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    Computers containing PFC (Power Factor Corrected) power supplies and their use Back-UPS and Smart-UPS SC with Step Approximated Sine waves.


    Power Factor Corrected (PFC) power supplies are becoming increasingly popular in desktop PC’s in North America. Contributing to this trend is the fact that Energy Star 4.0 compliance as of July 2007, requires the use of PFC in desktop PC’s.

    Please see reference to the Energy Star 4.0 compliance Tier 1 at

    Product Line:

    Back-UPS CS, Back-UPS ES "U", Back-UPS ES "R", Back-UPS ES "G" (prior to 2013),
    BX/BR1000 "G" (prior to 2013), BX/BR Families


    Back-UPS CS, Back-UPS ES "U", Back-UPS ES "R", Back-UPS ES "G" (prior to 2013),
    BX/BR1000 "G" (prior to 2013), BX/BR Families


    What is Power Factor and Power Factor Correction?
    Power factor is the percentage of electricity that is being used to do useful work. It is expressed as a ratio. For example, a power factor of 0.72 would mean only 72% of your power was being used to do useful work. Perfect power factor (which in this case is being achieved by the computer’s PFC power supply) is 1.0 (unity), meaning 100% of the power is being used for useful work. Power Factor Correction is a circuit design technique to increase the power factor of a device so that it approaches 1, or unity power factor.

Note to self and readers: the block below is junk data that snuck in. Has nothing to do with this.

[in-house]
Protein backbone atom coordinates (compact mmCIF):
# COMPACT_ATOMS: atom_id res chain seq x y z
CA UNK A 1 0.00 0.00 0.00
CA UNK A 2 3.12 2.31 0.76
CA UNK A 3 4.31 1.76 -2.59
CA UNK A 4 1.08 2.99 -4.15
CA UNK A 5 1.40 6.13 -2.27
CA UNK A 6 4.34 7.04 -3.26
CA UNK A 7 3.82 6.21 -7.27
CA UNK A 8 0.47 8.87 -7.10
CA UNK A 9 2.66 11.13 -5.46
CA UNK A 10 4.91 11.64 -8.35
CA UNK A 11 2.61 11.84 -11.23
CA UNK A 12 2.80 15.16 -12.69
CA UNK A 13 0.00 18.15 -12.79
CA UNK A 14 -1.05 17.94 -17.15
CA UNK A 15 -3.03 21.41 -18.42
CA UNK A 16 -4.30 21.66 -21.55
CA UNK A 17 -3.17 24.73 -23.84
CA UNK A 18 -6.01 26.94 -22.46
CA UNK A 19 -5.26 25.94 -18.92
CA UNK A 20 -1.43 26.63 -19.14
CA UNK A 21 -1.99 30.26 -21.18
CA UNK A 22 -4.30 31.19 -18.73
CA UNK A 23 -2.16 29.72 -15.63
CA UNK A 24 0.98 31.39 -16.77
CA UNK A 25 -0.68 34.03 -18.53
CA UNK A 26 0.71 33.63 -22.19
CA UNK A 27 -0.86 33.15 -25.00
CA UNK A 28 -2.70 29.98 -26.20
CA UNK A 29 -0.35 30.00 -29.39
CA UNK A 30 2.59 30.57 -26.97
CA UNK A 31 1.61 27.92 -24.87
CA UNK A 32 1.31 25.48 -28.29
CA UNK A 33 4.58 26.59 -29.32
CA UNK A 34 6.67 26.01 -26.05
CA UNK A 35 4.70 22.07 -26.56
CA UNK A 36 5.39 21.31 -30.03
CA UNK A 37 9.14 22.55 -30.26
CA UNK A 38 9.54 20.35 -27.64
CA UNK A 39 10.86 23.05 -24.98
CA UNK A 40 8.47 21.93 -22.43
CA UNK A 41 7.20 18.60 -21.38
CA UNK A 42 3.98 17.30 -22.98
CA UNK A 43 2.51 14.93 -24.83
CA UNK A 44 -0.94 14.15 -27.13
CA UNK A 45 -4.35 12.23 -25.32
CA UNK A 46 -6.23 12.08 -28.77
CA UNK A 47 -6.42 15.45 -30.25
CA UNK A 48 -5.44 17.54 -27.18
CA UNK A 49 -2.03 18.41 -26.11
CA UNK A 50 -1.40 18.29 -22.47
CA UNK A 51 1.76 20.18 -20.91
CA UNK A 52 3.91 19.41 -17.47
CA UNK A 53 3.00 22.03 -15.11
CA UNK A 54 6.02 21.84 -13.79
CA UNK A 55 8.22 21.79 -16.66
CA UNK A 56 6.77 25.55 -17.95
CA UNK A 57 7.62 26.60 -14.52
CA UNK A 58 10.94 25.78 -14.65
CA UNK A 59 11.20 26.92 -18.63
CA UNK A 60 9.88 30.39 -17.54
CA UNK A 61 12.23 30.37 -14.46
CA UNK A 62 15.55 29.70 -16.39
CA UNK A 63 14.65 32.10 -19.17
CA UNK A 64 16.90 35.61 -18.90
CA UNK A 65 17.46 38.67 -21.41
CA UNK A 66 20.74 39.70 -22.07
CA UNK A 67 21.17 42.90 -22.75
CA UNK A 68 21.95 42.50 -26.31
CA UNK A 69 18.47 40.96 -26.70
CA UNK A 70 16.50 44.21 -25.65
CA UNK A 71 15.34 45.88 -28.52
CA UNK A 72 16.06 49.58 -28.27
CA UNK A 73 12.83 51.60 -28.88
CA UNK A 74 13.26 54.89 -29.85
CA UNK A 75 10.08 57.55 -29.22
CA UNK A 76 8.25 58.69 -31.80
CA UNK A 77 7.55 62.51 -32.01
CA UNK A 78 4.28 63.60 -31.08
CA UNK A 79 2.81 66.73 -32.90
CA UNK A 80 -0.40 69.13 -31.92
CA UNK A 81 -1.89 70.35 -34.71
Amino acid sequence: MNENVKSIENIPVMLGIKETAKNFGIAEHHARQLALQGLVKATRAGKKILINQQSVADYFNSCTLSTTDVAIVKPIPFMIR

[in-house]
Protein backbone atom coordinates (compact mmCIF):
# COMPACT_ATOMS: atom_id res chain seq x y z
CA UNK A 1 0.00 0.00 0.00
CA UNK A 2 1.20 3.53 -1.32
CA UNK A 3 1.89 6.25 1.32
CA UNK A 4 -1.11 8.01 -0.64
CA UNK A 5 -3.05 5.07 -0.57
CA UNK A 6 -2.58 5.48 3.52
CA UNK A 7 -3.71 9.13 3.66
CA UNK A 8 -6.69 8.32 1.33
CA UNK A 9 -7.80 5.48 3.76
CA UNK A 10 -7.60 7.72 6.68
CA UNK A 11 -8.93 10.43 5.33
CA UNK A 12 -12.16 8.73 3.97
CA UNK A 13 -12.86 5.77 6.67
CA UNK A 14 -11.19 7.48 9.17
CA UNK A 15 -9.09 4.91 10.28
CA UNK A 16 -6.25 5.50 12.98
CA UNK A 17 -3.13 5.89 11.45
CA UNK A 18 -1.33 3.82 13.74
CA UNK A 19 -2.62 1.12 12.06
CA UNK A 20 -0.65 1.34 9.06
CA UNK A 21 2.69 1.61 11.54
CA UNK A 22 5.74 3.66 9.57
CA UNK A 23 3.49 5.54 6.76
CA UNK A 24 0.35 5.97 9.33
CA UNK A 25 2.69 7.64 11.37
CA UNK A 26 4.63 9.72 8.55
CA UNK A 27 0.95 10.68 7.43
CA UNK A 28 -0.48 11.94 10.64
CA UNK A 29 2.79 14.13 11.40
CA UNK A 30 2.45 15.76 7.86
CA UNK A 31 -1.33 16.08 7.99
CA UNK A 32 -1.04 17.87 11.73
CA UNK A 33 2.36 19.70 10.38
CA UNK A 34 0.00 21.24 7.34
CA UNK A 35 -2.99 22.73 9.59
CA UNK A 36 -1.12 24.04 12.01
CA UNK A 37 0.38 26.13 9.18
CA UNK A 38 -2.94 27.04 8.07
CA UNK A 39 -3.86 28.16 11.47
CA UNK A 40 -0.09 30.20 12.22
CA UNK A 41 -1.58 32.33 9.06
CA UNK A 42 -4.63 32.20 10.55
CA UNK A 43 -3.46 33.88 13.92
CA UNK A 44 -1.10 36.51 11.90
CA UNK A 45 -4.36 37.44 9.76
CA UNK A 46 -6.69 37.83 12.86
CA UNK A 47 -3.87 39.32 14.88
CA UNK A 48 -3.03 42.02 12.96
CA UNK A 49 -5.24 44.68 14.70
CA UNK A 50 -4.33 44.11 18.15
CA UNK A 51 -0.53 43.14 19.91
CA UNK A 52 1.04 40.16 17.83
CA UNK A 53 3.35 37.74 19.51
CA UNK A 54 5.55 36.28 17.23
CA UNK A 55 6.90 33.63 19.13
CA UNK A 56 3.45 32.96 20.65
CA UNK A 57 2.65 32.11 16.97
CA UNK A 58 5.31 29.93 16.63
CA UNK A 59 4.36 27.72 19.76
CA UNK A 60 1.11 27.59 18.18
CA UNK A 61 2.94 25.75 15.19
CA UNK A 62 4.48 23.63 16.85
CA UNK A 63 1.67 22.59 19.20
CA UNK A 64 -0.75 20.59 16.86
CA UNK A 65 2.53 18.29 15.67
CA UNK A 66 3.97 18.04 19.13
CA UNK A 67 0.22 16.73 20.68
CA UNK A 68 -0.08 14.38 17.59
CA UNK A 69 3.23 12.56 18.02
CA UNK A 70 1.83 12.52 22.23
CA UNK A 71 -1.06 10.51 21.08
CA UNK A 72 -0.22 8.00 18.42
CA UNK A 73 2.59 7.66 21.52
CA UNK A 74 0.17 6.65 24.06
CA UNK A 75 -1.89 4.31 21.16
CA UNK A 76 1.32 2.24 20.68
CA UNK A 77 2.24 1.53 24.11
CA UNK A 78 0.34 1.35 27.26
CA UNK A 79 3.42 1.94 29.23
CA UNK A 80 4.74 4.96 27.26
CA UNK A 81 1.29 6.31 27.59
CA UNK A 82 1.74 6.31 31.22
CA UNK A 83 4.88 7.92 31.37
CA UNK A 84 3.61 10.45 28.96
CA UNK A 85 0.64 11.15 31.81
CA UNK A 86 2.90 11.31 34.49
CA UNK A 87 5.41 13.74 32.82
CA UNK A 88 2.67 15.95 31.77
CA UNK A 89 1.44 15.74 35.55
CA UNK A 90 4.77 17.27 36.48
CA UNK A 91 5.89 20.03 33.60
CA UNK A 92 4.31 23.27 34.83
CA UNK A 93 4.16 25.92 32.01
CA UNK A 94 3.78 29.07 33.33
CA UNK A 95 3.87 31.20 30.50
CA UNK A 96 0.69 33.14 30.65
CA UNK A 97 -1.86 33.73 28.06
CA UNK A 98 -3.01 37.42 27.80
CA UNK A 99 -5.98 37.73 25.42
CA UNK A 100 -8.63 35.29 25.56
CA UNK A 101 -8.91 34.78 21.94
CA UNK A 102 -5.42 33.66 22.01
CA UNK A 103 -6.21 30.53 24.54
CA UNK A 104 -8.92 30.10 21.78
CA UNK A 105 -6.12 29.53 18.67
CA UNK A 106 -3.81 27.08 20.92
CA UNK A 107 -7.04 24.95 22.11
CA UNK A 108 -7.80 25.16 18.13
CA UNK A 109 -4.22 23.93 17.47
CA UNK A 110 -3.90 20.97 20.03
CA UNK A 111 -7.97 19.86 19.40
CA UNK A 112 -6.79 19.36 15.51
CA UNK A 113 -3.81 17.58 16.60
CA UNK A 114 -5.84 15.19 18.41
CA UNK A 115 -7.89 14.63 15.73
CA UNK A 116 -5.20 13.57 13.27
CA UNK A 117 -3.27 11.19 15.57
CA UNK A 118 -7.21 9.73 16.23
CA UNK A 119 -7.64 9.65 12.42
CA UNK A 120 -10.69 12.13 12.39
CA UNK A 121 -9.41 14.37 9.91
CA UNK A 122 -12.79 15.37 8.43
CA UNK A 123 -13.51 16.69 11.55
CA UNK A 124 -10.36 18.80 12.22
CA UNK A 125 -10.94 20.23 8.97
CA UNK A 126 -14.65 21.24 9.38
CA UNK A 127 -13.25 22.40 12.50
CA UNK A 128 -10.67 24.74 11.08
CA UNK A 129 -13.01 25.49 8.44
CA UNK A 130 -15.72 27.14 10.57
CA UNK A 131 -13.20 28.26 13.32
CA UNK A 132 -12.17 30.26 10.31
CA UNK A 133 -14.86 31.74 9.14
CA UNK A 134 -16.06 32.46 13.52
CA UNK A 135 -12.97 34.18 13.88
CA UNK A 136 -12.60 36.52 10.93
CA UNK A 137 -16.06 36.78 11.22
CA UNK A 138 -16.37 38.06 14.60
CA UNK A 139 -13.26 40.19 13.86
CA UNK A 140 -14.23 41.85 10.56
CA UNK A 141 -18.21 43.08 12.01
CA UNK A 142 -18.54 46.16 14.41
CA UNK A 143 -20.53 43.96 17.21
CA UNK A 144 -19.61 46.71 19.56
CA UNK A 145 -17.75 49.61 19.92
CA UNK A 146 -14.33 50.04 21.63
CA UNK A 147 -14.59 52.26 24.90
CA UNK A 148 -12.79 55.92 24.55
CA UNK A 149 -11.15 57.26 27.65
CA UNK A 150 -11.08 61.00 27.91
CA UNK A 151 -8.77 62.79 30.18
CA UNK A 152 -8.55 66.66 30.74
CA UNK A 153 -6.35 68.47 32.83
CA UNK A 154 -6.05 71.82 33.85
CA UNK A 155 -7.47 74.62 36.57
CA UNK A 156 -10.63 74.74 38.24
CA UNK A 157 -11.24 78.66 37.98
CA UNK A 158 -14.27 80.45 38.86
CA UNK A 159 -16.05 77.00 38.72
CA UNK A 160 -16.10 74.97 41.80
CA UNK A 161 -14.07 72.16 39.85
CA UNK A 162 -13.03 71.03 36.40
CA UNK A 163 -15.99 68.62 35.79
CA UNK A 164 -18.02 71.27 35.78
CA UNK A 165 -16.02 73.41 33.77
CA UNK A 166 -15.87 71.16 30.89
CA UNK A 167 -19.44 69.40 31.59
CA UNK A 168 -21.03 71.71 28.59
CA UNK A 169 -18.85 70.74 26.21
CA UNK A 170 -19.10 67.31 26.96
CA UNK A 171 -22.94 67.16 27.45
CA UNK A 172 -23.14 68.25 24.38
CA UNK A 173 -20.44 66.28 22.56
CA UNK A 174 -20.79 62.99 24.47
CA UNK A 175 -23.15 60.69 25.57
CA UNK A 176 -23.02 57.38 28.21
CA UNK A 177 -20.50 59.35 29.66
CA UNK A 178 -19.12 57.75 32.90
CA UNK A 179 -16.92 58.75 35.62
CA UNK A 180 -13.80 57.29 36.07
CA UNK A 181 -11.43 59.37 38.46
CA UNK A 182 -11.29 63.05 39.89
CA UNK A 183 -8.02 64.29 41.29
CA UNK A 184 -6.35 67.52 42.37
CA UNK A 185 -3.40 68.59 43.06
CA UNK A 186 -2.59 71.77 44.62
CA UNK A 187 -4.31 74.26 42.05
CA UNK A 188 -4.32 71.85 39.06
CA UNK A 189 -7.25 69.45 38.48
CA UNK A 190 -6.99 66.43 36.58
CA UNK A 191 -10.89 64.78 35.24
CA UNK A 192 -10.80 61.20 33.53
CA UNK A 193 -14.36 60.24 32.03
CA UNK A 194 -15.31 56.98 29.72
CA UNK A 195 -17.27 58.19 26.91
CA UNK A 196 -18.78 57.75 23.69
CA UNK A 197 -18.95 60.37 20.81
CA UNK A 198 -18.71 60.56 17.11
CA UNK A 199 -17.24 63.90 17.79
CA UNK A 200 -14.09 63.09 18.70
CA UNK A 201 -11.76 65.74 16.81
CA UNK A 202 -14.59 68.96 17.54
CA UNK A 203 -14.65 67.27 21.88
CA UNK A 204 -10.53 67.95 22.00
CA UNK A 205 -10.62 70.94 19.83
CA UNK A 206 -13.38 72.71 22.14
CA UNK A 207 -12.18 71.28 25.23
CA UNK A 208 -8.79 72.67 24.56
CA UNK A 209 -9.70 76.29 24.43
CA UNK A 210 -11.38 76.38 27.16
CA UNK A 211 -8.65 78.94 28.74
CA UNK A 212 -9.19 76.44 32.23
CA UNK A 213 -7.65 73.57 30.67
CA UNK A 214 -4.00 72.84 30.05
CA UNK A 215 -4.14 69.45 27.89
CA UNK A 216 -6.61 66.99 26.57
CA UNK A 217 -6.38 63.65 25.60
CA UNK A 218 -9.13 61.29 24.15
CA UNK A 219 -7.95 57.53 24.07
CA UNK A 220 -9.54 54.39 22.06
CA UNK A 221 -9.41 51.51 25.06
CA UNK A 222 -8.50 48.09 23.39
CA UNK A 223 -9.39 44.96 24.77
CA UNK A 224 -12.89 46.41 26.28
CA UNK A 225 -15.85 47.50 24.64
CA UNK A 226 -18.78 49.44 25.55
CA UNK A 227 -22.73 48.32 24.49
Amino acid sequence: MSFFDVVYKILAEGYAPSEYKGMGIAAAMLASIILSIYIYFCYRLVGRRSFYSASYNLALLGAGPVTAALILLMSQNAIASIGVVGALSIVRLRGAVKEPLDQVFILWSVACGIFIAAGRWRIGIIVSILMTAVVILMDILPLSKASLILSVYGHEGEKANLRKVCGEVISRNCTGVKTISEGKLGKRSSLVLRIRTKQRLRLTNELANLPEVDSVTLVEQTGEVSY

Although computer power supplies draw only a fraction of their full capacity during it’s steady state(normal operation), PFC power supplies have the potential to draw their full capability during initial inrush. ""Inrush"" or ""Inrush Current"" refers to the maximum instantaneous input current drawn by an electrical device when first turned on.


    A computer’s power supply may also be subjected to a period of inrush, while the UPS is changing state (switching from utility power to battery power and back). Back-UPS and Smart-UPS SCs may experience up to an 8ms transfer time during this period. This is just long enough to remove power from the PFC power supply, resulting in a momentary inrush of the PFC. Once the UPS changes states from ""Online"" (passing utility power) to ""Onbattery"" (passing power from the UPS's internal battery), the momentary inrush from the attached equipment subjects the UPS to the On battery power supply’s maximum power draw, resulting in a potential Overload condition or dropped load.

    An Energy Star 4.0 compliant power supply has to be more than 80% efficient. For example, if a attached power supply is delivering 600W output power, its ‘input’ power can be as high as 750W. .

    This ‘input’ power should be the basis for sizing the UPS, so as not to Overload the UPS. This can be calculated by taking the PFC power supply’s rated output power and multiplying it by 1.25 as follows;

    600W x 1.25 = multiplying

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